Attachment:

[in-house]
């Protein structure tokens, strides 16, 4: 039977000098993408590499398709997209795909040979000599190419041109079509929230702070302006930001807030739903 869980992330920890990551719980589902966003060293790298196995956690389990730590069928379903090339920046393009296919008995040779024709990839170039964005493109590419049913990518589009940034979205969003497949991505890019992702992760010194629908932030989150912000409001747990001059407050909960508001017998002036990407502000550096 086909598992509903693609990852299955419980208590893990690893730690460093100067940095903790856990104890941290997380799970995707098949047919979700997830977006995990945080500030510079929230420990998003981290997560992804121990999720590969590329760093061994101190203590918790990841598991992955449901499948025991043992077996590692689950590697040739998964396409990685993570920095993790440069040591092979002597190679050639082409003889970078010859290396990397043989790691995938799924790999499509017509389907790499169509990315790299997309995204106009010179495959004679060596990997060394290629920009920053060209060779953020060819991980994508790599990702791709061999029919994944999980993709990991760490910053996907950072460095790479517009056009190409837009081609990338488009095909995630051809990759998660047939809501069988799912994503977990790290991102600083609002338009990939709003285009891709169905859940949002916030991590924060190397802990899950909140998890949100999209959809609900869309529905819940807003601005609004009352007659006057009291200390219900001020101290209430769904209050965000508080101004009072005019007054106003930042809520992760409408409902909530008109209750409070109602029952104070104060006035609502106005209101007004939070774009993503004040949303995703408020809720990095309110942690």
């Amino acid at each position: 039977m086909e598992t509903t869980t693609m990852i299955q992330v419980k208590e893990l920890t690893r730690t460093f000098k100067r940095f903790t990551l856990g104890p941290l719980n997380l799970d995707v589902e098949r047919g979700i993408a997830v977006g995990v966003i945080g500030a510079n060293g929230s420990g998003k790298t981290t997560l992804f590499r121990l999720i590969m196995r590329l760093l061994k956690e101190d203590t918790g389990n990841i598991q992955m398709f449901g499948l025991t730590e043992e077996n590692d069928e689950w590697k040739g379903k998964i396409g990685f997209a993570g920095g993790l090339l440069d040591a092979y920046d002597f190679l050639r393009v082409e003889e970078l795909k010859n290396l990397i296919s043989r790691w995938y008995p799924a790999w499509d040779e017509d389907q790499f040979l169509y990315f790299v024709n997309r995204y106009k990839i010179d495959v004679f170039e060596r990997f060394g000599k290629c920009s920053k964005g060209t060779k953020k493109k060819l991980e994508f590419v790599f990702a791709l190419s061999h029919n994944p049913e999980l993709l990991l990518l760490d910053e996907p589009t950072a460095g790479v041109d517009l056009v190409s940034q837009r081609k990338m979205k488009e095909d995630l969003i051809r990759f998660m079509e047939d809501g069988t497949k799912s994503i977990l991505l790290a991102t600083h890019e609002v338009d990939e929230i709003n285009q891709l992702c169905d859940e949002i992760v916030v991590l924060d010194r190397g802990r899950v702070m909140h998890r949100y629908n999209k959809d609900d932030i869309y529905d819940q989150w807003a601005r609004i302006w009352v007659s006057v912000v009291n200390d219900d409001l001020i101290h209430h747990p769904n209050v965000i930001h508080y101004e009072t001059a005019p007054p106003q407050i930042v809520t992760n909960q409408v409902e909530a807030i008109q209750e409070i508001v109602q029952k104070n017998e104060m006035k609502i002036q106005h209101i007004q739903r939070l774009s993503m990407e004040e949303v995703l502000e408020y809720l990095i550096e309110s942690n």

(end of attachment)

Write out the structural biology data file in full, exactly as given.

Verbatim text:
[in-house]
């Protein structure tokens, strides 16, 4: 039977000098993408590499398709997209795909040979000599190419041109079509929230702070302006930001807030739903 869980992330920890990551719980589902966003060293790298196995956690389990730590069928379903090339920046393009296919008995040779024709990839170039964005493109590419049913990518589009940034979205969003497949991505890019992702992760010194629908932030989150912000409001747990001059407050909960508001017998002036990407502000550096 086909598992509903693609990852299955419980208590893990690893730690460093100067940095903790856990104890941290997380799970995707098949047919979700997830977006995990945080500030510079929230420990998003981290997560992804121990999720590969590329760093061994101190203590918790990841598991992955449901499948025991043992077996590692689950590697040739998964396409990685993570920095993790440069040591092979002597190679050639082409003889970078010859290396990397043989790691995938799924790999499509017509389907790499169509990315790299997309995204106009010179495959004679060596990997060394290629920009920053060209060779953020060819991980994508790599990702791709061999029919994944999980993709990991760490910053996907950072460095790479517009056009190409837009081609990338488009095909995630051809990759998660047939809501069988799912994503977990790290991102600083609002338009990939709003285009891709169905859940949002916030991590924060190397802990899950909140998890949100999209959809609900869309529905819940807003601005609004009352007659006057009291200390219900001020101290209430769904209050965000508080101004009072005019007054106003930042809520992760409408409902909530008109209750409070109602029952104070104060006035609502106005209101007004939070774009993503004040949303995703408020809720990095309110942690």
């Amino acid at each position: 039977m086909e598992t509903t869980t693609m990852i299955q992330v419980k208590e893990l920890t690893r730690t460093f000098k100067r940095f903790t990551l856990g104890p941290l719980n997380l799970d995707v589902e098949r047919g979700i993408a997830v977006g995990v966003i945080g500030a510079n060293g929230s420990g998003k790298t981290t997560l992804f590499r121990l999720i590969m196995r590329l760093l061994k956690e101190d203590t918790g389990n990841i598991q992955m398709f449901g499948l025991t730590e043992e077996n590692d069928e689950w590697k040739g379903k998964i396409g990685f997209a993570g920095g993790l090339l440069d040591a092979y920046d002597f190679l050639r393009v082409e003889e970078l795909k010859n290396l990397i296919s043989r790691w995938y008995p799924a790999w499509d040779e017509d389907q790499f040979l169509y990315f790299v024709n997309r995204y106009k990839i010179d495959v004679f170039e060596r990997f060394g000599k290629c920009s920053k964005g060209t060779k953020k493109k060819l991980e994508f590419v790599f990702a791709l190419s061999h029919n994944p049913e999980l993709l990991l990518l760490d910053e996907p589009t950072a460095g790479v041109d517009l056009v190409s940034q837009r081609k990338m979205k488009e095909d995630l969003i051809r990759f998660m079509e047939d809501g069988t497949k799912s994503i977990l991505l790290a991102t600083h890019e609002v338009d990939e929230i709003n285009q891709l992702c169905d859940e949002i992760v916030v991590l924060d010194r190397g802990r899950v702070m909140h998890r949100y629908n999209k959809d609900d932030i869309y529905d819940q989150w807003a601005r609004i302006w009352v007659s006057v912000v009291n200390d219900d409001l001020i101290h209430h747990p769904n209050v965000i930001h508080y101004e009072t001059a005019p007054p106003q407050i930042v809520t992760n909960q409408v409902e909530a807030i008109q209750e409070i508001v109602q029952k104070n017998e104060m006035k609502i002036q106005h209101i007004q739903r939070l774009s993503m990407e004040e949303v995703l502000e408020y809720l990095i550096e309110s942690n």